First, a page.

Okay, sure. I’ll admit the fish were still pretty spectacular. One can only marvel at their perseverance in waters so soiled by petrol. During the day I saw fish resembling spoons, bananas and Leunig characters; fish coloured like molten highlighters; bright blue fish whose iridescence I can’t render in print. At some stage dozens of pencil-thin garfish even let me join their pack and together we stalked a ball of baitfish.
But I already know what you’re thinking: spoilt Westerner on a rant. There’s nothing worse than someone complaining about tourism as a tourist; it’s about as logical as a driver demanding to know why all the car spots are taken. And yes, of course I’d rather be the tourist on Lembongan than the young labourer building villas in the midday heat, or the octogenarian shopkeeper dealing with all the drawling English. So, I should quit my whinging.
But I’m not the only person lamenting the island’s change.
Our homestay host Rati explained that increased tourism has been coupled with increased crime, perpetrated by locals and tourists. Last month she had a guest skip town without paying his room or scooter hire, something she says wouldn’t have happened five years ago. She also explained that her sinuses have suffered from the rising level of dust and pollution. But on the other hand, one must look beyond Rati’s sinus health for the greener grass.
The thriving tourism sector has boosted local employment and landed more money in the local government’s coffers, which fund maintenance, temple upkeep and welfare for disadvantaged families (but surely not the roads).
But like we have seen with so many paradises (Ko Pha-Ngan, Kompong Som) the environmental consequence of OTT-tourism is usually an afterthought. When local business and entrepreneurship is thriving, what’s the problem?
Mainland Bali has long been weighing up the pros and cons of shifting further from agriculture towards tourism. In high-demand areas like Canggu and Ubud, there is considerable temptation for families to sell inherited land to prospective developers.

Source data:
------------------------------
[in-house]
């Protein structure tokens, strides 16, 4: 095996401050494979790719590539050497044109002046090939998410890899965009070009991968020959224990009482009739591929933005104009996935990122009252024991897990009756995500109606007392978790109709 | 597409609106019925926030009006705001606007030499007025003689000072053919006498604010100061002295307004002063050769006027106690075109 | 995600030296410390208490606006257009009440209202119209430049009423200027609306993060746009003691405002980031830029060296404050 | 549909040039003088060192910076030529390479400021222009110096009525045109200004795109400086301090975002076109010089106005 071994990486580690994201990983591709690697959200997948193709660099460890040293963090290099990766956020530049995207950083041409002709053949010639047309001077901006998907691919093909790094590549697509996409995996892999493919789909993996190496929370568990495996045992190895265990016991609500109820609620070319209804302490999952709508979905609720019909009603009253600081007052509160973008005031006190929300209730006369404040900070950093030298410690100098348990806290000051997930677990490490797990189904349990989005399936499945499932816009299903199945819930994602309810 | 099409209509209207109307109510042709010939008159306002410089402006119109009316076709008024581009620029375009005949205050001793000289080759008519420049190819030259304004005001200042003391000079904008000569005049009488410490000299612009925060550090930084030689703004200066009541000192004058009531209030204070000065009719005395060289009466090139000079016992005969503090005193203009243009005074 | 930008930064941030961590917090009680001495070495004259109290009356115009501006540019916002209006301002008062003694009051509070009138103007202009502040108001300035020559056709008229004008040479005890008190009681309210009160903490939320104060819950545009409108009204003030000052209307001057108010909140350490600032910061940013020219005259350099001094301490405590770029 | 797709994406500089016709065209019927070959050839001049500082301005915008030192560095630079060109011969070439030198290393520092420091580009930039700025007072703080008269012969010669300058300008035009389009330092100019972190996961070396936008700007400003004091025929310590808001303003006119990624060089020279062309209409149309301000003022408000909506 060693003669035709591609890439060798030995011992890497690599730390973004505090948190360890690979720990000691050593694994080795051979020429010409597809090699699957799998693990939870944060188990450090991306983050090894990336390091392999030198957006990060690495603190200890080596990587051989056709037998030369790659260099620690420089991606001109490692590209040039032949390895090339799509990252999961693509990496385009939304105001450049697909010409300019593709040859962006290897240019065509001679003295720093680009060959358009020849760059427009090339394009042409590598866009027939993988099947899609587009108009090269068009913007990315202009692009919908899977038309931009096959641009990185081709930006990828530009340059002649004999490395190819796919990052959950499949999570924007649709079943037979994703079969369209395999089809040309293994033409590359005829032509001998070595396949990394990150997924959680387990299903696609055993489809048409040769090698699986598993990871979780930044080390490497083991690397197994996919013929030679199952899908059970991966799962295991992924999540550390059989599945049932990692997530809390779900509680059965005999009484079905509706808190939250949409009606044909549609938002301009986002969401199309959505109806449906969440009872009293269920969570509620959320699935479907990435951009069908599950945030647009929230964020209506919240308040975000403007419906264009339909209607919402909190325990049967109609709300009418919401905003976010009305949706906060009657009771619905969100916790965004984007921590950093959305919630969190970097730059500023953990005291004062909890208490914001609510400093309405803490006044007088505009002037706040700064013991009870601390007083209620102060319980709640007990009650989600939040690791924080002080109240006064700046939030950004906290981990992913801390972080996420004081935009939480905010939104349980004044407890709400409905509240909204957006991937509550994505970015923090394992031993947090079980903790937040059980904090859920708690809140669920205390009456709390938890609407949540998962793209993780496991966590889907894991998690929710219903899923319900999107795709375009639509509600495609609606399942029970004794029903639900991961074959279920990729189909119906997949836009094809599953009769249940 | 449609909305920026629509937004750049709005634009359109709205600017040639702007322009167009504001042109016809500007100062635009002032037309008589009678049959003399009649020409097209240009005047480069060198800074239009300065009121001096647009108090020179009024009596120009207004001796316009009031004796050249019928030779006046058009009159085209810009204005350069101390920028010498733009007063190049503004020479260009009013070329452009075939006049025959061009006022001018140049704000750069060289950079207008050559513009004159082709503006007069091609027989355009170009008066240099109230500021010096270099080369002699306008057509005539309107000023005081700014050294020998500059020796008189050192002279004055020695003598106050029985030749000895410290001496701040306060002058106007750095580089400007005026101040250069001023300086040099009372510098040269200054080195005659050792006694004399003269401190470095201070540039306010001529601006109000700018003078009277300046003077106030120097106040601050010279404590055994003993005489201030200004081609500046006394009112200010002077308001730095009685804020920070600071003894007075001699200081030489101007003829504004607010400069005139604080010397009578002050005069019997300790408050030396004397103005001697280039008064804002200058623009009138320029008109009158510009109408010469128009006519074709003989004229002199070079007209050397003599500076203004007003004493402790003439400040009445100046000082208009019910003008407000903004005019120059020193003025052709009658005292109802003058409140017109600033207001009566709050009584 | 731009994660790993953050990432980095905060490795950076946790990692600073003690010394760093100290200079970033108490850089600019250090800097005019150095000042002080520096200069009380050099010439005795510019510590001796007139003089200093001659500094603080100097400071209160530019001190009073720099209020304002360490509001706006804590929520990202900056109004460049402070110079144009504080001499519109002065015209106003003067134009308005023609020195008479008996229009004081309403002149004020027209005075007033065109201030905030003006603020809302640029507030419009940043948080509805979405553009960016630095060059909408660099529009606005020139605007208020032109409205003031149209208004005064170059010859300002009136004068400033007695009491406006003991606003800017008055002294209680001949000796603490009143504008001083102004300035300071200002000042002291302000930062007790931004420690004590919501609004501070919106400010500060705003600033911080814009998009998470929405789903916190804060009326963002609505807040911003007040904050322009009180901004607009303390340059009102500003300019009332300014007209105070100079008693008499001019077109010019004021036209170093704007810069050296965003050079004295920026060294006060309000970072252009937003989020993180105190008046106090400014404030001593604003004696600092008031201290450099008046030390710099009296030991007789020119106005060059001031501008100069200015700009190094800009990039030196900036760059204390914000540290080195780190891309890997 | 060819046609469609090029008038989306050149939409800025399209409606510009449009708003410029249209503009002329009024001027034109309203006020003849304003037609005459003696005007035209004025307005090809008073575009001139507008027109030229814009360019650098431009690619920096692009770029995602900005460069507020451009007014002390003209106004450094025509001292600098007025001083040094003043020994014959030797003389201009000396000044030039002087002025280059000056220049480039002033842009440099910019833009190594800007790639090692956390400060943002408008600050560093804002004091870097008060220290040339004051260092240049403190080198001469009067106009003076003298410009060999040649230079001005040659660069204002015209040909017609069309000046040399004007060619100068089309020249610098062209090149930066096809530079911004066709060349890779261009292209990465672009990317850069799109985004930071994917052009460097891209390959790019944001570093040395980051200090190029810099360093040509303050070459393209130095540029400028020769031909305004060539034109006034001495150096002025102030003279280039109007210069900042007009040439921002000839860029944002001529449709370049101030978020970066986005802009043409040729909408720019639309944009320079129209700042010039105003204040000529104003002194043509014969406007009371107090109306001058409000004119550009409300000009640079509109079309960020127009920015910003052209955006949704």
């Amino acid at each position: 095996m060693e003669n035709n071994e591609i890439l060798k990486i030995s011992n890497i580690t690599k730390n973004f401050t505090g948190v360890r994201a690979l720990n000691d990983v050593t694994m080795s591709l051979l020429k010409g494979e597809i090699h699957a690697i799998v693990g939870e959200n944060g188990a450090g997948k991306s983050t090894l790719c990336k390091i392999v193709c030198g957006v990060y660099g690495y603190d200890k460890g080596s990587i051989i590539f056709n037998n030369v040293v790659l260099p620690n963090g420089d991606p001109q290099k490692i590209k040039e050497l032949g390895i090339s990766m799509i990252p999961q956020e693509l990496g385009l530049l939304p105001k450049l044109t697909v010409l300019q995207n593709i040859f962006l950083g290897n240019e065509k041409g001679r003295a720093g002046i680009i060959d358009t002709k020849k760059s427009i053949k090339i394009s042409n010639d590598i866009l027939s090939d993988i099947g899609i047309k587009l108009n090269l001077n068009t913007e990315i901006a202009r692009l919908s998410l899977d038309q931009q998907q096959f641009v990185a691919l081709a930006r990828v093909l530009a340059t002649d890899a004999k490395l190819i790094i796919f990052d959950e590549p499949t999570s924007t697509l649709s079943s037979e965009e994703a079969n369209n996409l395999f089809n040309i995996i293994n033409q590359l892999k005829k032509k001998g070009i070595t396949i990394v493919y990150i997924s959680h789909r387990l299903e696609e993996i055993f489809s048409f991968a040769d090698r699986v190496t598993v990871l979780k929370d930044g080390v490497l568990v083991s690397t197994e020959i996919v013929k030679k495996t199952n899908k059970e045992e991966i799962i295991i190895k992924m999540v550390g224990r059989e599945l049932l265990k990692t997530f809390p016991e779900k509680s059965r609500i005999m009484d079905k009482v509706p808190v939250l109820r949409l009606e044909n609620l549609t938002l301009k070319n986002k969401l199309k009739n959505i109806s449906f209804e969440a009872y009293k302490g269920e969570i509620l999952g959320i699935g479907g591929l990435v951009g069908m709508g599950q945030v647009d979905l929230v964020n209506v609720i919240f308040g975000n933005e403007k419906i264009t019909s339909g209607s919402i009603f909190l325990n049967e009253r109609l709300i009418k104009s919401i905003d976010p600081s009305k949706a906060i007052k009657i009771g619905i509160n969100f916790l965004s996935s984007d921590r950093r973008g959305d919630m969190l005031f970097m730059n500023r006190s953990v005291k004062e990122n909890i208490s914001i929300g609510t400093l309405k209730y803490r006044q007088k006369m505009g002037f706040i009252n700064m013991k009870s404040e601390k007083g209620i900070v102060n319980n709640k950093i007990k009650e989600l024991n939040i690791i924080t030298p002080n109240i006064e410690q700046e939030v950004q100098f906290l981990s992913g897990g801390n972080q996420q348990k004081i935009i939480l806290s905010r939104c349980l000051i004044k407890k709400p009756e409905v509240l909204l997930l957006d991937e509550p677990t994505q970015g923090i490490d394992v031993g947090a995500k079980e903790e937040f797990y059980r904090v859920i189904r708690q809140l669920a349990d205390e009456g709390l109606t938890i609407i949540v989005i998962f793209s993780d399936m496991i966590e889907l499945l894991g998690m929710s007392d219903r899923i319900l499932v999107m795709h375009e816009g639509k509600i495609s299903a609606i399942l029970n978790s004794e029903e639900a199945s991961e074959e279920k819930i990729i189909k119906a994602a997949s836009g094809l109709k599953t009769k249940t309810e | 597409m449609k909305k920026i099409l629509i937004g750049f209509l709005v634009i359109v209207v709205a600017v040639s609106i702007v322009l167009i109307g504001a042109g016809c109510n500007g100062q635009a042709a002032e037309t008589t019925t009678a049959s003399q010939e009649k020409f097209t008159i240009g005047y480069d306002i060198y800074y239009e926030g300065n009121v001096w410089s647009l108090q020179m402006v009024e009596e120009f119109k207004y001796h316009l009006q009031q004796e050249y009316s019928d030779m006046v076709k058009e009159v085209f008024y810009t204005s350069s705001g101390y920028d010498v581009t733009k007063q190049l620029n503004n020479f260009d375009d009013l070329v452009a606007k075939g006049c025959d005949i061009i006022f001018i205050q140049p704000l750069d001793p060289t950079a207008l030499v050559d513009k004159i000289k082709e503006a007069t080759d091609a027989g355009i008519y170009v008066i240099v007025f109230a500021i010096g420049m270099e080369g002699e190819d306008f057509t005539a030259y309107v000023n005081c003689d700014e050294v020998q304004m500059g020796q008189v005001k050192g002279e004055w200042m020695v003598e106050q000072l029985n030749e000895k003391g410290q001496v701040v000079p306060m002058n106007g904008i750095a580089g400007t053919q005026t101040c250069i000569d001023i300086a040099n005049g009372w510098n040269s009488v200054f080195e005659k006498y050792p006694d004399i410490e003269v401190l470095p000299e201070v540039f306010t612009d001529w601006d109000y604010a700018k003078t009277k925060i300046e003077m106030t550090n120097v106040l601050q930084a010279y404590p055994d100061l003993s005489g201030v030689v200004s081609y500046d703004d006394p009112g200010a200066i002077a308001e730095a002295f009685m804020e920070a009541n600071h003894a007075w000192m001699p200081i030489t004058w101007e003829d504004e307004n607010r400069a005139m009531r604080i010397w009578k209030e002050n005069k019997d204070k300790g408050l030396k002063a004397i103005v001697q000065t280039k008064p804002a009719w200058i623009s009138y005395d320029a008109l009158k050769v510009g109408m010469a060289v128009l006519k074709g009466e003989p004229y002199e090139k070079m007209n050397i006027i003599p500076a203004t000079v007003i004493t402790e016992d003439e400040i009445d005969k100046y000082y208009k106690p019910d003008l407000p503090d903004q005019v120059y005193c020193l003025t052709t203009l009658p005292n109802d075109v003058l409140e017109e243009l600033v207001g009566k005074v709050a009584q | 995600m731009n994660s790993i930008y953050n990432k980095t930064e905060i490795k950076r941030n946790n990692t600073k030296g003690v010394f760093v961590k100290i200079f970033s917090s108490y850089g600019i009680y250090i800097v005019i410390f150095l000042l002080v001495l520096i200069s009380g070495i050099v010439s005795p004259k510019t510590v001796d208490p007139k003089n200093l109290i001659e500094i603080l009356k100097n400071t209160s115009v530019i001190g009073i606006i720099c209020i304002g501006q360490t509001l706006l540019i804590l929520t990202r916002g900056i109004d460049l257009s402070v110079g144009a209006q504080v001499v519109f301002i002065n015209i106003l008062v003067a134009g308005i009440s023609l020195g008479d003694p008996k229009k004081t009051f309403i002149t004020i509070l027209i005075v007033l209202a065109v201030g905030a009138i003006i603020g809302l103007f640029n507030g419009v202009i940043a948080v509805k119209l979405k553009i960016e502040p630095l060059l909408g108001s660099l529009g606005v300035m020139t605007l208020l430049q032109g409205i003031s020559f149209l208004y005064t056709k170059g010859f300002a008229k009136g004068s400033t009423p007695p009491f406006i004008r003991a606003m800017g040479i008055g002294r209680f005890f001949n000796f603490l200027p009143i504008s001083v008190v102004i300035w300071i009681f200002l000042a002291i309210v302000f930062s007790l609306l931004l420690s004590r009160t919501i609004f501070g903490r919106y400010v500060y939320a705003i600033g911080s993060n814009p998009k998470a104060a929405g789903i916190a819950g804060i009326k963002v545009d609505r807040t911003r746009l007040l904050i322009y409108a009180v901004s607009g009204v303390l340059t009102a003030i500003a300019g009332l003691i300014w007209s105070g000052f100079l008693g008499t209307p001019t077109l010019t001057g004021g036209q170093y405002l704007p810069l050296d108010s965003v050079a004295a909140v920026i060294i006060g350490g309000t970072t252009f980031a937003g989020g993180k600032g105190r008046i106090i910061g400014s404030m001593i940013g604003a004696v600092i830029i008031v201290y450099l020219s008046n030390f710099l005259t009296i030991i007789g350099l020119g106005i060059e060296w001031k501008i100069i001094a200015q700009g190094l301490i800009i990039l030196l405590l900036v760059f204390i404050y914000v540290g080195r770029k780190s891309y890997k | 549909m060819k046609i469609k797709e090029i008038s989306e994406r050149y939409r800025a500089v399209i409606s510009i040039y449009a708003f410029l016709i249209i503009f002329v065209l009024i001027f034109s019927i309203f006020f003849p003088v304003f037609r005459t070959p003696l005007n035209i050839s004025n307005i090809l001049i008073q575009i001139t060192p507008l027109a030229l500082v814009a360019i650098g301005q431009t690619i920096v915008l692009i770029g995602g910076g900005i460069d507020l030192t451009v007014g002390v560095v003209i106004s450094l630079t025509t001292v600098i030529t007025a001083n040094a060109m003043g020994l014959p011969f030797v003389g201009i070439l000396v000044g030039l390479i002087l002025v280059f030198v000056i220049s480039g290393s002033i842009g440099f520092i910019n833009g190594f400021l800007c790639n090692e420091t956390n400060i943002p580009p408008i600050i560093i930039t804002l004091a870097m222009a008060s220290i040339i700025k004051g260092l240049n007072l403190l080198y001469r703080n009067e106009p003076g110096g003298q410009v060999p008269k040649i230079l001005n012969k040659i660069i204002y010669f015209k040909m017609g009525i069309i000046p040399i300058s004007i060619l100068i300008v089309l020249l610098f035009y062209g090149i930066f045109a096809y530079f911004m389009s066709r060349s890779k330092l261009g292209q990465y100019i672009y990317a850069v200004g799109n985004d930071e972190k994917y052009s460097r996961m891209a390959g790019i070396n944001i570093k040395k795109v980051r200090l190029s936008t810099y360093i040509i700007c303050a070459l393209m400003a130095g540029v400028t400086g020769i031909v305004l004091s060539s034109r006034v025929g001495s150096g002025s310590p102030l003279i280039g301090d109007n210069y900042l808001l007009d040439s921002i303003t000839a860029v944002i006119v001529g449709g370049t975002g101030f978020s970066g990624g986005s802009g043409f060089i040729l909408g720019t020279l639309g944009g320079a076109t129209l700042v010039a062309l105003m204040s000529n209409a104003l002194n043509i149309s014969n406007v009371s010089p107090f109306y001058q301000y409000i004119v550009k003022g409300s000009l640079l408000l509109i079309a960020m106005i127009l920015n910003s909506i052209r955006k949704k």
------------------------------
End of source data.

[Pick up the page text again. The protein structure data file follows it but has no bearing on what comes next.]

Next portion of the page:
According to farmland conservation foundation Sawah Bali, 1,000 hectares of Balinese farmland is being converted to tourism property each year. Additionally, the island is already testing its self-sufficiency, relying on imported rice from Vietnam, India and Myanmar.
Meanwhile in Lembongan, where the arid soil is relatively unsuitable for agriculture, that temptation is only stronger. You can almost hear the lucrative tourism economy breathing down the locals’ necks.
Nevertheless, there are still throngs of people, including locals, thoroughly enjoying themselves on Lembongan, apparently unaware of, or untroubled by, its progress. On the final day, this led me to reassess my experience.
If I’m the only one bah humbugging in paradise, I thought to myself, then it’s clear I’ve let expectation get the better of me. If I’m the only one missing out on Lembongan’s lasting splendour – cool breeze, warm water, barbecue smoke in the air – then I’m a pretty shit traveller.
Coming to terms with this one afternoon in the same humble warung near Mangrove Forest, admiring Mount Agung with a Bintang in hand, I let my bad vibes go, inhaled the salty air and did the only thing I could in that moment: I took a selfie.
Cover by Tatiana Scher